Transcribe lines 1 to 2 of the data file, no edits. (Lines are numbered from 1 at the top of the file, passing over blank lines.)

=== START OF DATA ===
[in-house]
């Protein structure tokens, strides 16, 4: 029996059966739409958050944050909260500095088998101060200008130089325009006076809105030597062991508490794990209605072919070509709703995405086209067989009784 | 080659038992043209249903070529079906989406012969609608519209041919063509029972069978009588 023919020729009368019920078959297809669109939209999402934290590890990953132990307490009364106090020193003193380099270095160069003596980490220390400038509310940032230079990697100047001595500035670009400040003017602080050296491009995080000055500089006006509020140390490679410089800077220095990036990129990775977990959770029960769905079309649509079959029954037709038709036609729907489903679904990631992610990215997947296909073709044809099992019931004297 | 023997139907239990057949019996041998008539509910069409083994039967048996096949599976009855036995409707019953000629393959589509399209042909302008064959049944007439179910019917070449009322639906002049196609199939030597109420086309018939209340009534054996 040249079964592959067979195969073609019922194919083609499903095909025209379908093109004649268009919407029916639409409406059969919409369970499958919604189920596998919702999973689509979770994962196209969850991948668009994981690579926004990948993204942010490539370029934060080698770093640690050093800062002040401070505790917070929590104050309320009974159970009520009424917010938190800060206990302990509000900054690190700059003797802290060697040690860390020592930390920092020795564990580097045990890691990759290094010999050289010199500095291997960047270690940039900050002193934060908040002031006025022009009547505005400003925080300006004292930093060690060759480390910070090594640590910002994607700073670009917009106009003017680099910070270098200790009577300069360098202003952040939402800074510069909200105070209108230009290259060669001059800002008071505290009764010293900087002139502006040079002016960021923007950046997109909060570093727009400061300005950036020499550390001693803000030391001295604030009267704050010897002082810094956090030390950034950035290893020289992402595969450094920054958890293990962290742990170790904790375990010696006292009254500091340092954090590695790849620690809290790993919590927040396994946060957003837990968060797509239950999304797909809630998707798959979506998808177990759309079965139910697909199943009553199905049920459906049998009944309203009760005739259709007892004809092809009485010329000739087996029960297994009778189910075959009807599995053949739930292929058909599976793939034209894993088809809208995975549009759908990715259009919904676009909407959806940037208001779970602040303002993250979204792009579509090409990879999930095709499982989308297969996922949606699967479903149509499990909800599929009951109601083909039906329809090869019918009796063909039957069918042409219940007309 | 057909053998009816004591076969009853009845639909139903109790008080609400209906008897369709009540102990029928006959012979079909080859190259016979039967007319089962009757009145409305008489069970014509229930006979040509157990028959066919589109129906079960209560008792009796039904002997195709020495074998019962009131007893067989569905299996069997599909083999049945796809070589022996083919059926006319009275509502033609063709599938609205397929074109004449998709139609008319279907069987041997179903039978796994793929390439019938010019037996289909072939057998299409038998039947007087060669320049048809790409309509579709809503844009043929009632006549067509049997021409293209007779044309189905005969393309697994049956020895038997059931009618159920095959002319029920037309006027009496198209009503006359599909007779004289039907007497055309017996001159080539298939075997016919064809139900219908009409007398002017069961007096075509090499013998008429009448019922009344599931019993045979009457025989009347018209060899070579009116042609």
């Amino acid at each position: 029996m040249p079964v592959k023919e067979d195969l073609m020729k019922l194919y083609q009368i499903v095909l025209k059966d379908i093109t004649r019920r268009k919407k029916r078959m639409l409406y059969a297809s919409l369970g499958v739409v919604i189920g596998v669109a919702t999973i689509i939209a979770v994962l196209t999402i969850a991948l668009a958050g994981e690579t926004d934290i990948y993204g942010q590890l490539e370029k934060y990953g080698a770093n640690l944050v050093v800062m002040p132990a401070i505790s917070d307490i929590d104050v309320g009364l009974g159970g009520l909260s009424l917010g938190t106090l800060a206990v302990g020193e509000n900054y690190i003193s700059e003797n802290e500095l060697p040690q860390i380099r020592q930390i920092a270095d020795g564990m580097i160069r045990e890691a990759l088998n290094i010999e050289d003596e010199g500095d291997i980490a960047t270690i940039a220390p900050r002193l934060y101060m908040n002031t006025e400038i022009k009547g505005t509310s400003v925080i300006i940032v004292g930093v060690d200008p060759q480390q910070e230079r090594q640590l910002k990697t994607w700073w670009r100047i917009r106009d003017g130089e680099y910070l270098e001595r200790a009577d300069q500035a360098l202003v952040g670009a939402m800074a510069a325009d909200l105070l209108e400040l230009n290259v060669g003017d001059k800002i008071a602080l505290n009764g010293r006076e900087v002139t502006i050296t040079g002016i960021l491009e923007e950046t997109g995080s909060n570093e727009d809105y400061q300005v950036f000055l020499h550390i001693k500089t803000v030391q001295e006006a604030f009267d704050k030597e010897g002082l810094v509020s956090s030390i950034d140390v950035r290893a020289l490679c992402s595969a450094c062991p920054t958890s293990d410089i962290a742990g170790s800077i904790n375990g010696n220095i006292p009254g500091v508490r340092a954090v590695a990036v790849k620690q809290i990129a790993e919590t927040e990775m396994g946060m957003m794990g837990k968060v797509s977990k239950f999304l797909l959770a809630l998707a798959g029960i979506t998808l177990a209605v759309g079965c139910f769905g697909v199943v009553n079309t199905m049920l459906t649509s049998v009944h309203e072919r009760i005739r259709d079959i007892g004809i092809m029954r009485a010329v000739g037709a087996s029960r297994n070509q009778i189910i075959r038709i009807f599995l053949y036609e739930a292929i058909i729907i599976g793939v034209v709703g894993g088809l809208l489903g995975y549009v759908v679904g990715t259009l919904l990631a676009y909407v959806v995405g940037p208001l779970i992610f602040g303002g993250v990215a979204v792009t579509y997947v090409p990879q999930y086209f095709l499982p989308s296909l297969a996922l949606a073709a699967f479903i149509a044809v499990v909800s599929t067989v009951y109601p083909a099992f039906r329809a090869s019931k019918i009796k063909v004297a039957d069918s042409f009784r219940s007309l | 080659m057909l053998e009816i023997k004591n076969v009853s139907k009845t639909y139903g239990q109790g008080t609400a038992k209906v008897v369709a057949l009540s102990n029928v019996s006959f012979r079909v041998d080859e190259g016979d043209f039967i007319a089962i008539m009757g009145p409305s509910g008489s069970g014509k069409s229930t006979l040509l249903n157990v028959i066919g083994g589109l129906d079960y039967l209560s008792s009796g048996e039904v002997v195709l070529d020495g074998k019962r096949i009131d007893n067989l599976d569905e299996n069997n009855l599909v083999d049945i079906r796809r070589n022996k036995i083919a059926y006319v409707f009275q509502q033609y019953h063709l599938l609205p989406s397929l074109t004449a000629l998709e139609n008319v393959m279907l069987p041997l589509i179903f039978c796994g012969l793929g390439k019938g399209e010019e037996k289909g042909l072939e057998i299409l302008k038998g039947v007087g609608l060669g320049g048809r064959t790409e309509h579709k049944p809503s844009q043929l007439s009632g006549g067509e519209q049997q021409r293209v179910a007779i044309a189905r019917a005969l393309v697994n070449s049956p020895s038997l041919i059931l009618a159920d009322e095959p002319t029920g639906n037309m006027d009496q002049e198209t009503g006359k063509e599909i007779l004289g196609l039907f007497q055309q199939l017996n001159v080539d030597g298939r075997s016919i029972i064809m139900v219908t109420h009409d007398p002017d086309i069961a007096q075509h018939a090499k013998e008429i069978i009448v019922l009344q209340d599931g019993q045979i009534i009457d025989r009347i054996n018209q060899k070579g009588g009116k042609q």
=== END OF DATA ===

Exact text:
[in-house]
């Protein structure tokens, strides 16, 4: 029996059966739409958050944050909260500095088998101060200008130089325009006076809105030597062991508490794990209605072919070509709703995405086209067989009784 | 080659038992043209249903070529079906989406012969609608519209041919063509029972069978009588 023919020729009368019920078959297809669109939209999402934290590890990953132990307490009364106090020193003193380099270095160069003596980490220390400038509310940032230079990697100047001595500035670009400040003017602080050296491009995080000055500089006006509020140390490679410089800077220095990036990129990775977990959770029960769905079309649509079959029954037709038709036609729907489903679904990631992610990215997947296909073709044809099992019931004297 | 023997139907239990057949019996041998008539509910069409083994039967048996096949599976009855036995409707019953000629393959589509399209042909302008064959049944007439179910019917070449009322639906002049196609199939030597109420086309018939209340009534054996 040249079964592959067979195969073609019922194919083609499903095909025209379908093109004649268009919407029916639409409406059969919409369970499958919604189920596998919702999973689509979770994962196209969850991948668009994981690579926004990948993204942010490539370029934060080698770093640690050093800062002040401070505790917070929590104050309320009974159970009520009424917010938190800060206990302990509000900054690190700059003797802290060697040690860390020592930390920092020795564990580097045990890691990759290094010999050289010199500095291997960047270690940039900050002193934060908040002031006025022009009547505005400003925080300006004292930093060690060759480390910070090594640590910002994607700073670009917009106009003017680099910070270098200790009577300069360098202003952040939402800074510069909200105070209108230009290259060669001059800002008071505290009764010293900087002139502006040079002016960021923007950046997109909060570093727009400061300005950036020499550390001693803000030391001295604030009267704050010897002082810094956090030390950034950035290893020289992402595969450094920054958890293990962290742990170790904790375990010696006292009254500091340092954090590695790849620690809290790993919590927040396994946060957003837990968060797509239950999304797909809630998707798959979506998808177990759309079965139910697909199943009553199905049920459906049998009944309203009760005739259709007892004809092809009485010329000739087996029960297994009778189910075959009807599995053949739930292929058909599976793939034209894993088809809208995975549009759908990715259009919904676009909407959806940037208001779970602040303002993250979204792009579509090409990879999930095709499982989308297969996922949606699967479903149509499990909800599929009951109601083909039906329809090869019918009796063909039957069918042409219940007309 | 057909053998009816004591076969009853009845639909139903109790008080609400209906008897369709009540102990029928006959012979079909080859190259016979039967007319089962009757009145409305008489069970014509229930006979040509157990028959066919589109129906079960209560008792009796039904002997195709020495074998019962009131007893067989569905299996069997599909083999049945796809070589022996083919059926006319009275509502033609063709599938609205397929074109004449998709139609008319279907069987041997179903039978796994793929390439019938010019037996289909072939057998299409038998039947007087060669320049048809790409309509579709809503844009043929009632006549067509049997021409293209007779044309189905005969393309697994049956020895038997059931009618159920095959002319029920037309006027009496198209009503006359599909007779004289039907007497055309017996001159080539298939075997016919064809139900219908009409007398002017069961007096075509090499013998008429009448019922009344599931019993045979009457025989009347018209060899070579009116042609």